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Communications Infrastructure No Match for Katrina 483

Posted by Zonk
from the stiff-wind dept.
jfourier writes "In this age of cheap commoditized consumer electronics and advanced mobile technology, why can't all the people of a city make contact during an emergency? Cell phone circuits filled up during 9/11 attacks and in the wake of hurricane Katrina very few victims can make contact with their families, despite the fact that they have all those mobile phones. The Red Cross is looking to deploy satellite equipment to restore communications in affected areas." From the article: "Katrina made landfall in Louisiana early this morning with sustained winds of 145 mph, but veered just enough to the east to spare New Orleans a direct blow. Even so, flooding, power outages and heavy damage to structures were reported throughout the region. The Red Cross tomorrow expects to begin deploying a host of systems it will need, including satellite telephones, portable satellite dishes, specially equipped communications trucks, high- and low-band radio systems, and generator-powered wireless computer networks, said Jason Wiltrout, a Red Cross network engineer. "
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Communications Infrastructure No Match for Katrina

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  • Windy (Score:3, Interesting)

    by fembots (753724) on Tuesday August 30, 2005 @05:35PM (#13439558) Homepage
    Wouldn't satellite signals be affected by rain and wind?
    • Re:Windy (Score:3, Funny)

      by Neil Blender (555885)
      Wouldn't satellite signals be affected by rain and wind?

      Yeah, they don't work if they get wet and the wind can really screw with their frequencies.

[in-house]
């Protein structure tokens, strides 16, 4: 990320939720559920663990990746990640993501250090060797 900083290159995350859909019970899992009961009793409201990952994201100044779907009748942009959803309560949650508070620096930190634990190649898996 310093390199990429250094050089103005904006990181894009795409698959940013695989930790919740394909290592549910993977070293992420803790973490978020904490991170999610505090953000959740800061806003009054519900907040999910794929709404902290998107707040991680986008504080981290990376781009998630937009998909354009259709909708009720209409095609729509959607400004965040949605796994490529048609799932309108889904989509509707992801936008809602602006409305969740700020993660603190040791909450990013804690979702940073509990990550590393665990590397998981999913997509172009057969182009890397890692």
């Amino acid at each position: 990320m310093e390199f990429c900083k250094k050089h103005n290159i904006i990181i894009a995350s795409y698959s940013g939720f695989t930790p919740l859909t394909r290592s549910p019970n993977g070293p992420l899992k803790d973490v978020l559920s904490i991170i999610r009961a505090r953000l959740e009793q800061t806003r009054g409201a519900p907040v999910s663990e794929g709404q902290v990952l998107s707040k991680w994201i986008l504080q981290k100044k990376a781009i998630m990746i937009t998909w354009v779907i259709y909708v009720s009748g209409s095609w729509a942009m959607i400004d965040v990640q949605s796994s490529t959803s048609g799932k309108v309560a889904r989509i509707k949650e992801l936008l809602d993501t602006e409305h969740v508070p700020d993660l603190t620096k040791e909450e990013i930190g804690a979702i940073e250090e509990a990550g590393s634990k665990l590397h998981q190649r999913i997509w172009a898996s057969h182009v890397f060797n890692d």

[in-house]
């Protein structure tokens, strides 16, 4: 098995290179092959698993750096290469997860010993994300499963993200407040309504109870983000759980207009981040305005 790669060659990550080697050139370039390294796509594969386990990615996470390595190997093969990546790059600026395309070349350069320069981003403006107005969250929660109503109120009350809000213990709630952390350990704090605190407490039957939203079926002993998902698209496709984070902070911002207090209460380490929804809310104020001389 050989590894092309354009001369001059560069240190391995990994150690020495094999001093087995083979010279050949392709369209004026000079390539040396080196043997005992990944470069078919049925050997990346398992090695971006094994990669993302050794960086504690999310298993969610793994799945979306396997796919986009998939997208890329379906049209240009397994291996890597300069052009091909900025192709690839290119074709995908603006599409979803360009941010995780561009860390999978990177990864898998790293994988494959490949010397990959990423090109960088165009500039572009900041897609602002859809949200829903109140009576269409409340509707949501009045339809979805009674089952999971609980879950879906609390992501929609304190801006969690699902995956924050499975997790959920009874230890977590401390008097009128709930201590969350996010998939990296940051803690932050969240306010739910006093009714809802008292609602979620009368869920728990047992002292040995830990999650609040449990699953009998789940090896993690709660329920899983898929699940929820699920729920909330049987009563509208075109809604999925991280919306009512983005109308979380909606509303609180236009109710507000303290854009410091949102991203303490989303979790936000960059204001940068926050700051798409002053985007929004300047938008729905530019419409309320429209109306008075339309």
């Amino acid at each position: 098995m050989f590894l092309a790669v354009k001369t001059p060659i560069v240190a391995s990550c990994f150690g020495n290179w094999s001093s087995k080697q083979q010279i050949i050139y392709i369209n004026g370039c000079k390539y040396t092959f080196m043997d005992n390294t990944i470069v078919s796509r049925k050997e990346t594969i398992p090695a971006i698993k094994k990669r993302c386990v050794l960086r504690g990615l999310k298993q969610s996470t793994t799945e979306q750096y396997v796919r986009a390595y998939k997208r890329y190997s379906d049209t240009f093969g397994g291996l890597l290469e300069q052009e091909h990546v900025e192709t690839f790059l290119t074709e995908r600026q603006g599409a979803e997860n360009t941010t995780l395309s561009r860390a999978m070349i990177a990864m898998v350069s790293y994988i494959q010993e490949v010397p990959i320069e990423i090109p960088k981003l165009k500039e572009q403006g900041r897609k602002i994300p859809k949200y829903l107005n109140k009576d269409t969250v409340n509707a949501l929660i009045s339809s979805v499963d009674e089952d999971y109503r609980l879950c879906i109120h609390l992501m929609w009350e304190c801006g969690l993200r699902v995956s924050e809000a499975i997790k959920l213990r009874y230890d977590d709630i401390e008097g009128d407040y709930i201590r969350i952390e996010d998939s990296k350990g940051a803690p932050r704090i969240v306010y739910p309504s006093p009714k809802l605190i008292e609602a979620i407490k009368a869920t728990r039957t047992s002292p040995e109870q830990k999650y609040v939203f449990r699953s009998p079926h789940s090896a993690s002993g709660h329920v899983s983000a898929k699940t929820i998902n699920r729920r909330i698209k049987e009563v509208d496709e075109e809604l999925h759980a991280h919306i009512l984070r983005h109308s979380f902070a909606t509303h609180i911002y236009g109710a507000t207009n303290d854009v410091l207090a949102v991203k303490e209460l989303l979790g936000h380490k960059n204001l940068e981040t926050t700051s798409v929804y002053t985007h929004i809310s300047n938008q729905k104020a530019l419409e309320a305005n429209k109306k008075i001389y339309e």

• Not once it's passed?

      I think that they are talking about temporary stuff to help replace the damaged infrastructure to provide service until repairs are made.

    • Re:Windy (Score:4, Informative)

      by AlexisMachine (16646) on Tuesday August 30, 2005 @05:47PM (#13439689)
      Wind no, rain yes.

      Ku Band singals are in the microwave range of EM frequencies, so are vulnerable to rain fade (which is ironic since many Meteorologists get their data this way).

      C-Band isn't as bad.
      • Re:Windy (Score:4, Interesting)

        by Guspaz (556486) on Tuesday August 30, 2005 @06:42PM (#13440135)
        This is why I am very frustrated at the FCC's limitations on UWB broadcast signal strengths. UWB devices are resistant to interference, and can have enormous ranges at very low power outputs. Not to mention enormous bandwidth and the potential for an enormous number of users. We're talking multiple gigabits at insane ranges with very little power. That is a lot more simultaneous voice than HAM radio or cellular service (or even wimax) can provide. Wimax is a joke next to UWB's potential, but with current limitations on UWB, it looks like UWB is limited to wires (UWB over cable TV coax), ultra-short range uses (Wireless USB), and wifi-type ranges (100 to 300 feet).

        300 feet at a thousandth the power of a cellphone. Now imagine if you had the broadcast power of a cellphone in a UWB device.
    • by thesandbender (911391) on Tuesday August 30, 2005 @05:52PM (#13439731)
      Wind does not affect satellite signals. It effects the dishes. Rain does attenuate the signal however. Regardless, the storm will have blown over by the time the Red Cross gets the equipment setup. All and all this was not a well thought out post: 1. Capacity : Yes, the cell companies could build out the capacity to support everyone calling at once but you don't want to foot the bill. Every once in a while you need to speed to pass some one, you don't buy a porsche do you? Why? Because most of us justify it, much less afford it. 2. Robustness : Lets see if you house stands up to 20 feet of water and 145 mph winds. I'm certain it won't... why not... because you don't want to pay for it. Cell phones are not a public service, they are a commodity and are priced and scaled accordingly. I'm sure the cell phone companies would be more than happy to accomodate you if you'll sign the 10 year $250/month service contract.
      • 2. Robustness : Lets see if you house stands up to 20 feet of water and 145 mph winds. I'm certain it won't... why not... because you don't want to pay for it.
        Either that, or you think concrete is ugly.